• Finding Management Packs from Microsoft Download website using PowerShell

    I don’t know if you noticed but Daniel Savage started a blog series about how we are raising the bar with respect to Management Packs. Daniel is responsible for all things related to Operations Manager Management Packs including customer satisfaction related to MPs for Microsoft server workloads.

    In his first blogpost he also references a Wiki Management Pack page on Microsoft Technet.

    So I thought it would be cool to be able to scrape some of the information about Management Packs using PowerShell. With some help from Jeff Wouters it turned out not to be that difficult.

    $hsg = Invoke-WebRequest -Uri "http://social.technet.microsoft.com/wiki/contents/articles/16174.microsoft-management-packs.aspx"
    $hsg.Links | Where-Object {($_.href -like "*http://www.microsoft.com/*download*") -and ($_.outerText -notlike "*Link to download page*") -and ($_.InnerHTML -like "*This link*")} | 
    Select @{Label="Management Pack";Expression={$_.InnerText}}, @{Label="Download Link";Expression={$_.href}}

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    [xml]$hsg = Invoke-WebRequest "http://social.technet.microsoft.com/wiki/contents/articles/16174.microsoft-management-packs/rss.aspx"
    
    $hsg.rss.channel.item | select Title, pubDate, creator

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    You could use some of the code to create some monitor to check for new Management Pack updates, using the RSS feed or some other fun stuff.

    Have fun!

  • Retrieving Management Pack Reference Aliases using PowerShell

    Today I was playing around with some MP Authoring automation using PowerShell and I needed to retrieve the Management Pack Reference Alias within a Management Pack. If you export a Management Pack to XML using the Get-SCOMManagementPack Cmdlet you can view the XML file and its contents.

    Get-SCOMManagementPack -Name Stefan.Test.MP | Export-SCOMManagementPack -Path c:\temp

    If you look at the exported MP XML file you can see the Management Pack Reference Aliases.

    <ManagementPack ContentReadable="true" SchemaVersion="2.0" OriginalSchemaVersion="1.1" xmlns:xsd="http://www.w3.org/2001/XMLSchema" xmlns:xsl="http://www.w3.org/1999/XSL/Transform">
      <Manifest>
        <Identity>
          <ID>Stefan.Test.MP</ID>
          <Version>1.0.0.0</Version>
        </Identity>
        <Name>Stefan - Test MP</Name>
        <References>
          <Reference Alias="MicrosoftWindowsLibrary7585010">
            <ID>Microsoft.Windows.Library</ID>
            <Version>7.5.8501.0</Version>
            <PublicKeyToken>31bf3856ad364e35</PublicKeyToken>
          </Reference>
          <Reference Alias="SystemLibrary7585010">
            <ID>System.Library</ID>
            <Version>7.5.8501.0</Version>
            <PublicKeyToken>31bf3856ad364e35</PublicKeyToken>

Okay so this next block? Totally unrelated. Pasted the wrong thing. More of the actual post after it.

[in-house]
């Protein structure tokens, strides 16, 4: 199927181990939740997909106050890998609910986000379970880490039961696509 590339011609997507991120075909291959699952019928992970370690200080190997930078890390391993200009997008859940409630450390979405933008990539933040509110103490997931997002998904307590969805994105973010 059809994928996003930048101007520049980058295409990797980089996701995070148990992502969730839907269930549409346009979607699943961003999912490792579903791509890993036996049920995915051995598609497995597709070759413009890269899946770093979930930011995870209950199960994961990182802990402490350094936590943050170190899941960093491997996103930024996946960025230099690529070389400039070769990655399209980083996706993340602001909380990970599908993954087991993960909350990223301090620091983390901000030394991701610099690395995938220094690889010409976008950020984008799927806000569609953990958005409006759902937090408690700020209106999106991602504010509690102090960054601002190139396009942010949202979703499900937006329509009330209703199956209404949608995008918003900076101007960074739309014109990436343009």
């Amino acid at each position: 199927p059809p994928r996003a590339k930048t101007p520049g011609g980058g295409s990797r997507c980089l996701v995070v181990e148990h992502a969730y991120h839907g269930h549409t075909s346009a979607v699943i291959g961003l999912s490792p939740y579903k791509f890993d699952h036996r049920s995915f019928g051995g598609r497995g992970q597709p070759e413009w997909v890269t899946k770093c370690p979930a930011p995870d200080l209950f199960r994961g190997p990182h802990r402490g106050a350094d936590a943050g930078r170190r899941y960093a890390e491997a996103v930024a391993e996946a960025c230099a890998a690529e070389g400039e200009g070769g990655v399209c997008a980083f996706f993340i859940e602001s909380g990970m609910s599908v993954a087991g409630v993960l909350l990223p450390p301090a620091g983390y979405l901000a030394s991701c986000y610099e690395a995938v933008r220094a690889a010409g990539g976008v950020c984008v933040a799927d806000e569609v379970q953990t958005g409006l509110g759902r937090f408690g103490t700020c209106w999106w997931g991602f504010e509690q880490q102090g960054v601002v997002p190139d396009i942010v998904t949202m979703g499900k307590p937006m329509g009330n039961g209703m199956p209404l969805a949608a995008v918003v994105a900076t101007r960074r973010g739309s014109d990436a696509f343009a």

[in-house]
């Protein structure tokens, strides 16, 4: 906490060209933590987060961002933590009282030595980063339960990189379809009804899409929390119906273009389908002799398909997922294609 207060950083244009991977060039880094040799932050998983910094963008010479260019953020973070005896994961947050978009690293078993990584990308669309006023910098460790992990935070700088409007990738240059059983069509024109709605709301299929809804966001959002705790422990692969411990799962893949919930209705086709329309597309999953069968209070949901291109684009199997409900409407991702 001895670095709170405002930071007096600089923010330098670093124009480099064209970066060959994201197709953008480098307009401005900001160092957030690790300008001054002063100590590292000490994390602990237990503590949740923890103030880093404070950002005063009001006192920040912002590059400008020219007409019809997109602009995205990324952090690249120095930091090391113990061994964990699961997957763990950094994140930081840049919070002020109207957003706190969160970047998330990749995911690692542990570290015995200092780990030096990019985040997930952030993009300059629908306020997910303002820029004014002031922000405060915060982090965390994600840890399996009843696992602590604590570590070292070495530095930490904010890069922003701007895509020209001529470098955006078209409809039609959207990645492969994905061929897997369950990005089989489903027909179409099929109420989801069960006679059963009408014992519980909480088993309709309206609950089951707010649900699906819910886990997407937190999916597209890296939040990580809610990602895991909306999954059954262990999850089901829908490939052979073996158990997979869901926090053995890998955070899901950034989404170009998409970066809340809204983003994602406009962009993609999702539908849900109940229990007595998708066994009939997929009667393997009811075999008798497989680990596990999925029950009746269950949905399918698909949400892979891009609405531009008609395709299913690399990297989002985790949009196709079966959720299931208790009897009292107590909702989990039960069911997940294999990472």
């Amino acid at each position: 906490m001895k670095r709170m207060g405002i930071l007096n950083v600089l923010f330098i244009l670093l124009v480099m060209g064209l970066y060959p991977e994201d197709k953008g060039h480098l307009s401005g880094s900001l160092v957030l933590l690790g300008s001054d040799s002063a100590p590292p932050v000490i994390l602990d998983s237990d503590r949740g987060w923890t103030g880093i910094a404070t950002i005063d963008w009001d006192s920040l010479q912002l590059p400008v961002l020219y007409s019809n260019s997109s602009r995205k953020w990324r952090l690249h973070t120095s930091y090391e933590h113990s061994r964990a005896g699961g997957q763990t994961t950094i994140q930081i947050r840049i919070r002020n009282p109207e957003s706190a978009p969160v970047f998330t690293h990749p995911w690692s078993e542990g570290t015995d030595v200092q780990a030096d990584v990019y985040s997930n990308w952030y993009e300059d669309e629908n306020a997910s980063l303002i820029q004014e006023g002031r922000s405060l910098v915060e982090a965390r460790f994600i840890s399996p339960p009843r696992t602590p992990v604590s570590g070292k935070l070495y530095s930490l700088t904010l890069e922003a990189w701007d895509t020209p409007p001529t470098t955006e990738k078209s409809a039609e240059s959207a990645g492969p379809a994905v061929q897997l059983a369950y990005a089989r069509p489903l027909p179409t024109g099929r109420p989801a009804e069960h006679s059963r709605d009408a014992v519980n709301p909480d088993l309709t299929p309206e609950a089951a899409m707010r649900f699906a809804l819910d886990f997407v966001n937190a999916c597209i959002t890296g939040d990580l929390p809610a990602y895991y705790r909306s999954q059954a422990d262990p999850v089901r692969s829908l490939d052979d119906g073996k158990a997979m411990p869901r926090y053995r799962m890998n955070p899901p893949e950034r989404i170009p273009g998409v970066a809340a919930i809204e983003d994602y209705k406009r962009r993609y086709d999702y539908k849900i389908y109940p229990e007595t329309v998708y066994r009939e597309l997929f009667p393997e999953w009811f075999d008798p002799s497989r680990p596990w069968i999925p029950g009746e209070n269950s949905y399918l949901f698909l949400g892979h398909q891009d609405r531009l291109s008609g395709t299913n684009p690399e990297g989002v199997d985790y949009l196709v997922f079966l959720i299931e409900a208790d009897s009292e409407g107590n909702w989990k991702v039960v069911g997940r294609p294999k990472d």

</Reference>
          <Reference Alias="SystemCenter">
            <ID>Microsoft.SystemCenter.Library</ID>
            <Version>7.0.8432.0</Version>
            <PublicKeyToken>31bf3856ad364e35</PublicKeyToken>
          </Reference>
          <Reference Alias="Health">
            <ID>System.Health.Library</ID>
            <Version>7.0.8432.0</Version>
            <PublicKeyToken>31bf3856ad364e35</PublicKeyToken>
          </Reference>
          <Reference Alias="MicrosoftSystemCenterInstanceGroupLibrary7585010">
            <ID>Microsoft.SystemCenter.InstanceGroup.Library</ID>
            <Version>7.5.8501.0</Version>
            <PublicKeyToken>31bf3856ad364e35</PublicKeyToken>
          </Reference>
        </References>

    But you know me, I don’t want to export the XML file and open it to see the Reference Aliases Smile We have  PowerShell so we are going to use it.

    How can we retrieve this info using PowerShell in the PowerShell OperationsManager Console?

    $mp = Get-SCOMManagementPack -name Stefan.Test.MP
    
    $alias = ($mp.References | where {$_.Value -like "*Microsoft.Windows.Library*"}).key
    
    $alias

    This will give us the Alias for the Microsoft.Windows.Library.

    image

    Next time more on how we could use this information to do some MP Authoring automation.

     

    Have a nice Easter weekend and maybe I see you at MMS in Las Vegas or the PowerShell Summit in Redmond!

  • Retrieving the network devices being monitored by OM2012 using PowerShell

    Today I got a question from a co-worker about retrieving the monitored network devices by OM2012 using PowerShell. For Agents it’s pretty simple, you just use the Get-SCOMAgent Cmdlet and you have a nice overview of the Agents being monitored by OM2012.

    But which Cmdlet should you use to get an overview of the monitored network devices? There is no Get-SCOMNetworkDevice Cmdlet.

    To retrieve the network devices being monitored by OM2012, you need the following Cmdlets Get-SCOMClass and Get-SCOMClassInstance.

    Get-SCOMClass -DisplayName "Network Device" | Get-SCOMClassInstance

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    If you want to retrieve some more info about the network devices being monitored you can use the following PowerShell commands.

    $SCOMNetworkDevices = Get-SCOMClass -DisplayName "Network Device" | Get-SCOMClassInstance
    
    $SCOMNetworkDevices | Format-List *
    
    $SCOMNetworkDevices | select ManagementGroup, DisplayName, @{Label="AccessMode";Expression={$_.'[System.NetworkManagement.Node].AccessMode'}},
                             @{Label="Certification";Expression={$_.'[System.NetworkManagement.Node].Certification'}}, 
                             @{Label="SystemObjectId";Expression={$_.'[System.NetworkManagement.Node].SystemObjectId'}}
    

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